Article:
The product of the present invention includes a patterned optically anisotropic layer. The product of the present invention may also include other functional layers that will be described below in addition to the patterned optically anisotropic layer. The product of the present invention may be a product prepared by applying directly or via other layers an optically anisotropic layer that will be described below, and carrying out steps of drying and patterned light exposure, or may be a product transferring a patterned optically anisotropic layer from a birefringent transfer foil having a temporary support, adhesive layer or the like through a predetermined process. For the embodiment in which a birefringent transfer foil is used, the description in Japanese Unexamined Patent Publication (KOKAI) No. 2010-113249 can be referred to. In the present description, the term “patterned optically anisotropic layer” refers to an optically anisotropic layer having a birefringence pattern. In other words, it refers to an optically anisotropic layer having two or more regions of different birefringence. The patterned optically anisotropic layer preferably has three or more regions of different birefringence. Individual regions of identical birefringence can be continuous or discontinuous in shape. A patterned optically anisotropic layer can be prepared by using a layer formed from a composition containing a liquid-crystal compound and forming a pattern of birefringence by a method including a patterned light exposure. However, the preparation method is not particularly limited as far as a layer having different birefringence can be formed.
A base material, to which the patterned optically anisotropic layer is provided in the product of the present invention, usually corresponds to a product that has not been applied with a latent image of birefringent pattern, and a support that will be described below may correspond to the base material. Examples of the base material include products made of paper, plastic, metal or the like. Specific examples of the base product are not particularly limited and include plastic cards employed as prepaid cards, ID cards, and the like; various certificates; marketable securities; gift certificates; and the packages of commercial products such as luxury brand products, cosmetics, drugs, and tobacco. Products having a metal reflective surface are preferably employed. Examples of such base materials include the surface of digital cameras, the inside surface of wristwatches, the inside surfaces of pocket watches, the surfaces of the cases of personal computers, the inner and outer surfaces of mobile phones, the inner and outer surfaces of portable music players, the covers of cosmetics and beverages, the inner and outer surfaces of PTP packages employed for confections and pharmaceuticals, the outer surfaces of the metal cans of drug packages, the outer surfaces of precious metals, the outer surfaces of jewelry, and transparent packaging containing one of the products having a metal reflective surface given by way of example above.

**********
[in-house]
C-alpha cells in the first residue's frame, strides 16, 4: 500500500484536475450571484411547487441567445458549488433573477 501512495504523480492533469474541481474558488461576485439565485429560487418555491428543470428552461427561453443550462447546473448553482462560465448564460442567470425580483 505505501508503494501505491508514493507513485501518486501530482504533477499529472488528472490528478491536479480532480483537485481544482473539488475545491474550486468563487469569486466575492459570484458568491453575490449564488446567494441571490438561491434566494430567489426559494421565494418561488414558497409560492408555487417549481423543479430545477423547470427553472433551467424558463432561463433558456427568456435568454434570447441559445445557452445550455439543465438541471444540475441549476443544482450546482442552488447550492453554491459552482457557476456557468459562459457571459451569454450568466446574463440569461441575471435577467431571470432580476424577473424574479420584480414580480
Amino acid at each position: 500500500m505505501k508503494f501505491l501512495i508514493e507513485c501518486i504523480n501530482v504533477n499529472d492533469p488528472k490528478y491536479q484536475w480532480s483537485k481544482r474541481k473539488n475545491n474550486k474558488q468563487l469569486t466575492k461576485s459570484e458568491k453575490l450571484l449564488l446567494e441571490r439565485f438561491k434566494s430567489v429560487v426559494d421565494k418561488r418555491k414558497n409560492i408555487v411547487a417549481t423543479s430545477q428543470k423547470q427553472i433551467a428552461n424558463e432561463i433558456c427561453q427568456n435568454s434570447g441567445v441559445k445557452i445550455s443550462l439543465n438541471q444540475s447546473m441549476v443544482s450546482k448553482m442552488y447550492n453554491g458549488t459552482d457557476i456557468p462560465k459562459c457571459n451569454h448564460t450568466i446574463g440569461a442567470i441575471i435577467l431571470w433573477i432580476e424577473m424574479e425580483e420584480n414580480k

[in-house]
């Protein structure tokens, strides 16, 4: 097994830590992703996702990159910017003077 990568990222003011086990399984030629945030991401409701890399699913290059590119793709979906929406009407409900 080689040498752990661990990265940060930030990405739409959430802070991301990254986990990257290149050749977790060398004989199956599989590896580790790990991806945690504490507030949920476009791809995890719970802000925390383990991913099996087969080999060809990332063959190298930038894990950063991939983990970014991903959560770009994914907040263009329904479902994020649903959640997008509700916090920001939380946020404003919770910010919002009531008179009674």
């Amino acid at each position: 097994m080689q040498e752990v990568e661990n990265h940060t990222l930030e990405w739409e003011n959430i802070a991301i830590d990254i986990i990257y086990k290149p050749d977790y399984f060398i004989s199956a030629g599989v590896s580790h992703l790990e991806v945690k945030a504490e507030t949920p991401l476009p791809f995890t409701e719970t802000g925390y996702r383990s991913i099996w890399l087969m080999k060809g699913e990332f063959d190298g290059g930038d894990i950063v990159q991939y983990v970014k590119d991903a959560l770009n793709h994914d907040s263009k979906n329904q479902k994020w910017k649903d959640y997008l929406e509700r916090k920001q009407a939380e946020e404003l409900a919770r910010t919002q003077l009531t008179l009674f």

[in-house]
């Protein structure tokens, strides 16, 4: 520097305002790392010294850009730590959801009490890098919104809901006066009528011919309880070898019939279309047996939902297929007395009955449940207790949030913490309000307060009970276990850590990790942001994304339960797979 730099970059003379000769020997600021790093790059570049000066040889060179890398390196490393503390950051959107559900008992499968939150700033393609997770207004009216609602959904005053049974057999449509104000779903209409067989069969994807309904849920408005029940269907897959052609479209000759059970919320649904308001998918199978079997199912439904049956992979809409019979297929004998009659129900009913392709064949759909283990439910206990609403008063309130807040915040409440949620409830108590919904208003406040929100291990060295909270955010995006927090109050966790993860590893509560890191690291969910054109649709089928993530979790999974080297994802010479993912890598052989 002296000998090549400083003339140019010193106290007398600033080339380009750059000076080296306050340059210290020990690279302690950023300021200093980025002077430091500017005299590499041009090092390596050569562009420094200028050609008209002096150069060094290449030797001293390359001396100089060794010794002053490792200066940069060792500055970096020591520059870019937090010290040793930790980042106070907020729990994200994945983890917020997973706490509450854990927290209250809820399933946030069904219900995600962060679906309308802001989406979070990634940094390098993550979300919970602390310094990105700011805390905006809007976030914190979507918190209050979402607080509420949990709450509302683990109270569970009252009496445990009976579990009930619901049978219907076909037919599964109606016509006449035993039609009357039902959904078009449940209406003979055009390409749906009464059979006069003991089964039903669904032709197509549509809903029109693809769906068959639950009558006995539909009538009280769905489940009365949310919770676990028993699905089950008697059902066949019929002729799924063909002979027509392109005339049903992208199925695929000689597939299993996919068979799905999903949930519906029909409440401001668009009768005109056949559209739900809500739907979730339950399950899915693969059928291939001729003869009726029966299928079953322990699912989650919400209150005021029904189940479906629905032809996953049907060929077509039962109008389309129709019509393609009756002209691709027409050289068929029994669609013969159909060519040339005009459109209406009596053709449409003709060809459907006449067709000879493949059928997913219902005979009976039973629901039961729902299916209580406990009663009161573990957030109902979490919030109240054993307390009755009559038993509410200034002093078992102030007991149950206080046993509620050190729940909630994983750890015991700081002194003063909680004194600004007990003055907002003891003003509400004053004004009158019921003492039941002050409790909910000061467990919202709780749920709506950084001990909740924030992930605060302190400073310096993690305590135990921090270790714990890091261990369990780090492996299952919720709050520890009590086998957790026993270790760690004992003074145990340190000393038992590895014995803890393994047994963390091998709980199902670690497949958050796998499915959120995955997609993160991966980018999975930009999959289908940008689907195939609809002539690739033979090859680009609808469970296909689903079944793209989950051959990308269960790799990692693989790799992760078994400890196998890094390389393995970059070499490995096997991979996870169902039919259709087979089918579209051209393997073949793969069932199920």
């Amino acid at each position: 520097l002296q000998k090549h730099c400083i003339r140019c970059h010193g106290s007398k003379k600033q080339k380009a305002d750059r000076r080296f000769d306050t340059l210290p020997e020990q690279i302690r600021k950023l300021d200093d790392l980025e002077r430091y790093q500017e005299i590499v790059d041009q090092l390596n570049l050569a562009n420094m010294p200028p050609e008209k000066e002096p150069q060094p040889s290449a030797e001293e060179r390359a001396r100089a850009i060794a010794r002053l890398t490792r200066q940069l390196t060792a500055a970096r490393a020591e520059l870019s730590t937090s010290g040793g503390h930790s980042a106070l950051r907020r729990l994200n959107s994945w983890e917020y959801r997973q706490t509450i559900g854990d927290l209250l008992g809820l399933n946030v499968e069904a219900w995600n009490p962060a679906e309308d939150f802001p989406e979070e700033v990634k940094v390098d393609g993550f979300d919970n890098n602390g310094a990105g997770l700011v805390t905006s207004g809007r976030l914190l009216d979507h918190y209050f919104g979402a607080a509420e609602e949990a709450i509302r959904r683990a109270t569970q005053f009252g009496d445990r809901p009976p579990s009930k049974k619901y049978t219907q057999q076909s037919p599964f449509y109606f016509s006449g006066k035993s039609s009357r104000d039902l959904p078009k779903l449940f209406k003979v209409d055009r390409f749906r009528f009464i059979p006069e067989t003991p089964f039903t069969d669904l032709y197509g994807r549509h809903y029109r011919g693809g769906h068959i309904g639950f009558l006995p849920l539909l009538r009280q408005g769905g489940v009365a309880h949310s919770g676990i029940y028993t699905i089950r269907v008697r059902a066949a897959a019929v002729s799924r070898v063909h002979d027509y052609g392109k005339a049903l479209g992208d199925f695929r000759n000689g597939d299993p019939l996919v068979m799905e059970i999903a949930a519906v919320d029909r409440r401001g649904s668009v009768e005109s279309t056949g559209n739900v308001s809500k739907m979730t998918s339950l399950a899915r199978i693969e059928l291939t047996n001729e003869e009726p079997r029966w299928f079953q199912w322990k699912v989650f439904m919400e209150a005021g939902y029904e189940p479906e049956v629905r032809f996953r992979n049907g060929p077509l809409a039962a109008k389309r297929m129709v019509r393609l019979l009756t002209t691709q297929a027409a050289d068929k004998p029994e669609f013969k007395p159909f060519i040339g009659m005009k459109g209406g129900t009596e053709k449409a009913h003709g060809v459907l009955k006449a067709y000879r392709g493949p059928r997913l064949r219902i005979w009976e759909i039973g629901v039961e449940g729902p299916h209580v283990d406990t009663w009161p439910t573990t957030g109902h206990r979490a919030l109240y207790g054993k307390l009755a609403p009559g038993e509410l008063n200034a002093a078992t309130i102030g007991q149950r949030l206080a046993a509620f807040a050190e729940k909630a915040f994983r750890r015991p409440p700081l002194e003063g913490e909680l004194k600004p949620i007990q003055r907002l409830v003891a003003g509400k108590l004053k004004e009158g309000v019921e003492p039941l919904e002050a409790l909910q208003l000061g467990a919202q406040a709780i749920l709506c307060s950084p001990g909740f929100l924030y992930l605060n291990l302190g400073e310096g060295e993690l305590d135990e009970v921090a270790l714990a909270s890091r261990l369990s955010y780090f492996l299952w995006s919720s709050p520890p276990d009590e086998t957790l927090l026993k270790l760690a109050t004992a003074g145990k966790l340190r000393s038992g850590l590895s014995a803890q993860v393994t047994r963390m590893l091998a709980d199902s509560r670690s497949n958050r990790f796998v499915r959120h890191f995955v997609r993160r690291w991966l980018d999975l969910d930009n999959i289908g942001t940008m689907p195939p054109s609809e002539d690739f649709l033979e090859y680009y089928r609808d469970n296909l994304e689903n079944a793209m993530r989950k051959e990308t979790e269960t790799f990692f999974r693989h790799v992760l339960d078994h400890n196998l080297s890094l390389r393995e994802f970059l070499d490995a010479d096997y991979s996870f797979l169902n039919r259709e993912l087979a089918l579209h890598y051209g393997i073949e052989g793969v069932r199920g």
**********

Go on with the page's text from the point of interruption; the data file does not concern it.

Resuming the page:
[Applications of a Patterned Birefringent Product]
The birefringence pattern of the product of the present invention is normally either nearly colorless or transparent, and nearly invisible or permits only the identification of an image based on a print layer or the like. However, when such products are viewed through a polarizing plate, an additional characteristic contrast or colors are exhibited and can be readily visibly recognized. Utilizing this property, the product of the present invention can be employed as means of preventing forgery, for example. That is, using a polarizing plate, images with multiple colors that are normally nearly invisible to the naked eye can be made out in the patterned birefringent product of the present invention. When a birefringence pattern is copied without the intervention of a polarizing plate, nothing is picked up. Conversely, when copied through a polarizing plate, a permanent pattern, that is, a pattern that is visible even without the polarizing plate, remains. Accordingly, it is difficult to duplicate a birefringence pattern. Such methods of producing birefringence patterns are not widespread and the materials are also quite unique. Thus, such products are thought to be suited to use as means of preventing counterfeiting.
The birefringence pattern on the surface of the product of the present invention does not only have security functions based on latent images. When coded with bar codes, QR codes, or the like, they can carry digital information. Digital encryption is also possible. By forming high-resolution latent images, a micro latent image that cannot be made out with the naked eye even through a polarizing plate can be printed, thereby further enhancing security. Additionally, security can be enhanced by combining such a device with the printing of invisible ink, such as UV fluorescent ink or IR ink.
The product to which a birefringence pattern has been transferred can be added with functions other than security functions. They can be combined with product information display functions such as price tags and ‘Best used by’ dates and water immersion functions achieved by the printing of ink that changes color when exposed to water.
[The Structure of the Product of the Present Invention]